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May 7, 2018
Microbiomes are microbial communities that exist within greater systems; these systems can be organic in nature — such as plants and animals, including humans and insects — or they can be inorganic, such as soil, water or manufactured products, according to an announcement from the National Science Foundation (NSF).
Microbiologists have long known that microbiomes are important, but recent research has revealed that complex microbial communities are far more widespread than previously thought, residing everywhere from the gut to the homes people live in, NSF said.
A group of 23 U.S. government agencies, including NSF, released on May 1 the "Interagency Strategic Plan for Microbiome Research," which outlines the objectives, structure and principles for coordinated research in this important field of study.
NSF said the Microbiome Interagency Working Group's five-year strategic plan recommends three areas of focus for collaborative, transformative work:
1. Supporting interdisciplinary, collaborative research to enable a predictive understanding of the function of microbiomes in diverse ecosystems in order to enhance public health, improve food and environmental security and grow new bioeconomy product areas;
2. Developing platform technologies to generate critical insights and improve access to and sharing of microbiome data collected across ecosystems, and
3. Expanding the microbiome workforce through educational opportunities, citizen science and public engagement.
"Microbiome science is at an important stage, where researchers are trying to generate, compile and evaluate critical insights that will enable the next generation of research," said Joanne Tornow, acting NSF assistant director for biological sciences. "NSF is proud to have worked with our partner agencies to produce this strategy. This roadmap for collaboration will help us determine common objectives and strategies for achieving them."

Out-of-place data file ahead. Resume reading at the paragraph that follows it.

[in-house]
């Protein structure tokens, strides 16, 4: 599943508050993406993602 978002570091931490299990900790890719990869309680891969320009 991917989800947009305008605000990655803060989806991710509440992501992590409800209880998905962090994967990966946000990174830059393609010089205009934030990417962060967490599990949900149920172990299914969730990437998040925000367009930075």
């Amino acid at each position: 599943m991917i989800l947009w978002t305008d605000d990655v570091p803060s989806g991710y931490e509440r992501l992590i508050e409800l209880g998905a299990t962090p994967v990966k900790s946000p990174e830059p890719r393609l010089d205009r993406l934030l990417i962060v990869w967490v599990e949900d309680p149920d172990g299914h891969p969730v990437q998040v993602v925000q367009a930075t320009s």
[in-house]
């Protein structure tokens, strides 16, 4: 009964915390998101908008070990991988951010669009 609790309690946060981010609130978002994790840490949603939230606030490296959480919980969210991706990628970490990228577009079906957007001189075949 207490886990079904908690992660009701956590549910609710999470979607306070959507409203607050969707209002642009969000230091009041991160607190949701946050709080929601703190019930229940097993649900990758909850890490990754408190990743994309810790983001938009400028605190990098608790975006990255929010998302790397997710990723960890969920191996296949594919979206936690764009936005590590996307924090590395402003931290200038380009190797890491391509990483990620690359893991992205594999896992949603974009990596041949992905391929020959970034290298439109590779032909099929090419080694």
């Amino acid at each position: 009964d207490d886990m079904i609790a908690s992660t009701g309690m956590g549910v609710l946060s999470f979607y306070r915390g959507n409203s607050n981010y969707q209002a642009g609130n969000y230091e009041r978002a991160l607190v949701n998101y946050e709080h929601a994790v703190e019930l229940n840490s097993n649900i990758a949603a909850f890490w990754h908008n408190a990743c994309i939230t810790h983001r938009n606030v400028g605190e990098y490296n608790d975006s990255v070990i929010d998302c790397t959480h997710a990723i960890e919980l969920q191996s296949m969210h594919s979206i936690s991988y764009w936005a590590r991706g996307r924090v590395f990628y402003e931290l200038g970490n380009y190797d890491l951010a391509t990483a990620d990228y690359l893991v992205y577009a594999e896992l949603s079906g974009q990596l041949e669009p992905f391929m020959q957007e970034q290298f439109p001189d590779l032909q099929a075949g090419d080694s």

Scientists are discovering more about the critical roles microbiomes play in nature — including the idea that humans, other animals and plants are "meta-organisms" that contain microbial species — and potential ways to use these discoveries to better society. Research shows that microbiomes are associated with aspects of human and animal health, including chronic diseases and the effectiveness of medical treatment, and with environmental concerns, such as clean water, ecosystem health and food supply.
However, while researchers have the ability to characterize microbiomes and observe their actions, they still lack the tools and the knowledge to know why and how microbiomes behave as they do. Developing that level of knowledge requires collaboration among agencies that support research in basic science, medicine, human health, agriculture, the environment and other areas, NSF said.
Researchers across fields — from biologists and chemists to engineers and computer scientists — need to share their knowledge and expertise in order to make progress in microbiome research, according to NSF.
The Microbiome Interagency Working Group created the Interagency Strategic Plan for Microbiome Research to accelerate such development. Through enhanced collaboration, the 23 agencies that drafted the strategy aim to take concrete steps toward understanding microbes and the mechanisms that govern how they act.
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